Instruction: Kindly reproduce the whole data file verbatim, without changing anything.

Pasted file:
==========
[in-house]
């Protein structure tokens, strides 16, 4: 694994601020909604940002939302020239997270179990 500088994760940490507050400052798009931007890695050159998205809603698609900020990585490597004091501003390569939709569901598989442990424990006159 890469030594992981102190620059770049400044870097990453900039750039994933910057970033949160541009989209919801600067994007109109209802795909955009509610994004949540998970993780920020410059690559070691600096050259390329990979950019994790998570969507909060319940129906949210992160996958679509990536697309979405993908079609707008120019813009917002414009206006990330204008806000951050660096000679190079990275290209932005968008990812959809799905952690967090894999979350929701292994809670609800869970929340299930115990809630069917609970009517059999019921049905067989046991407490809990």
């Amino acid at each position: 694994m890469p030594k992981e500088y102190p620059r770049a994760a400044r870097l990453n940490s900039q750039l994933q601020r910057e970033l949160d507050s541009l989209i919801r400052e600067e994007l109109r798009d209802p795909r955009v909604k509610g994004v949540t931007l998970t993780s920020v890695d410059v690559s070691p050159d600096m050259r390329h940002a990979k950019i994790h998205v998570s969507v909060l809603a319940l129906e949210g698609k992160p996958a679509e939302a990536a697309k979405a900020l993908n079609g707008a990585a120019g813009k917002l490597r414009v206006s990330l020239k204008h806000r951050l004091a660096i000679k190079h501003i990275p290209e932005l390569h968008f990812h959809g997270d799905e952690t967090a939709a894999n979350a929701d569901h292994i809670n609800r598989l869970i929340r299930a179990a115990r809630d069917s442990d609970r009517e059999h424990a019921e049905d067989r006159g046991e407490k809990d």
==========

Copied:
[in-house]
């Protein structure tokens, strides 16, 4: 694994601020909604940002939302020239997270179990 500088994760940490507050400052798009931007890695050159998205809603698609900020990585490597004091501003390569939709569901598989442990424990006159 890469030594992981102190620059770049400044870097990453900039750039994933910057970033949160541009989209919801600067994007109109209802795909955009509610994004949540998970993780920020410059690559070691600096050259390329990979950019994790998570969507909060319940129906949210992160996958679509990536697309979405993908079609707008120019813009917002414009206006990330204008806000951050660096000679190079990275290209932005968008990812959809799905952690967090894999979350929701292994809670609800869970929340299930115990809630069917609970009517059999019921049905067989046991407490809990």
């Amino acid at each position: 694994m890469p030594k992981e500088y102190p620059r770049a994760a400044r870097l990453n940490s900039q750039l994933q601020r910057e970033l949160d507050s541009l989209i919801r400052e600067e994007l109109r798009d209802p795909r955009v909604k509610g994004v949540t931007l998970t993780s920020v890695d410059v690559s070691p050159d600096m050259r390329h940002a990979k950019i994790h998205v998570s969507v909060l809603a319940l129906e949210g698609k992160p996958a679509e939302a990536a697309k979405a900020l993908n079609g707008a990585a120019g813009k917002l490597r414009v206006s990330l020239k204008h806000r951050l004091a660096i000679k190079h501003i990275p290209e932005l390569h968008f990812h959809g997270d799905e952690t967090a939709a894999n979350a929701d569901h292994i809670n609800r598989l869970i929340r299930a179990a115990r809630d069917s442990d609970r009517e059999h424990a019921e049905d067989r006159g046991e407490k809990d």